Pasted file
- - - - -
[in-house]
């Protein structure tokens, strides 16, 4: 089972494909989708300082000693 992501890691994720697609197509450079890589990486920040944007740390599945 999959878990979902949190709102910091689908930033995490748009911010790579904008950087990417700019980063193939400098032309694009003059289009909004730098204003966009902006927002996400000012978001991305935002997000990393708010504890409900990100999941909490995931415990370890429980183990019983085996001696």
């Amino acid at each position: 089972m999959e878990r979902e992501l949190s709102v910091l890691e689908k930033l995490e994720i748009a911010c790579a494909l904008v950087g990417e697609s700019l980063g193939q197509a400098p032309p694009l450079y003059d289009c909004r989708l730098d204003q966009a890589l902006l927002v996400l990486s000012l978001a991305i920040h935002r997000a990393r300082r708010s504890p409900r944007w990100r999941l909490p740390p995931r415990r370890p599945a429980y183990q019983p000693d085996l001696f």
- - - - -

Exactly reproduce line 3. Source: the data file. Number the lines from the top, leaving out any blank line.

């Amino acid at each position: 089972m999959e878990r979902e992501l949190s709102v910091l890691e689908k930033l995490e994720i748009a911010c790579a494909l904008v950087g990417e697609s700019l980063g193939q197509a400098p032309p694009l450079y003059d289009c909004r989708l730098d204003q966009a890589l902006l927002v996400l990486s000012l978001a991305i920040h935002r997000a990393r300082r708010s504890p409900r944007w990100r999941l909490p740390p995931r415990r370890p599945a429980y183990q019983p000693d085996l001696f």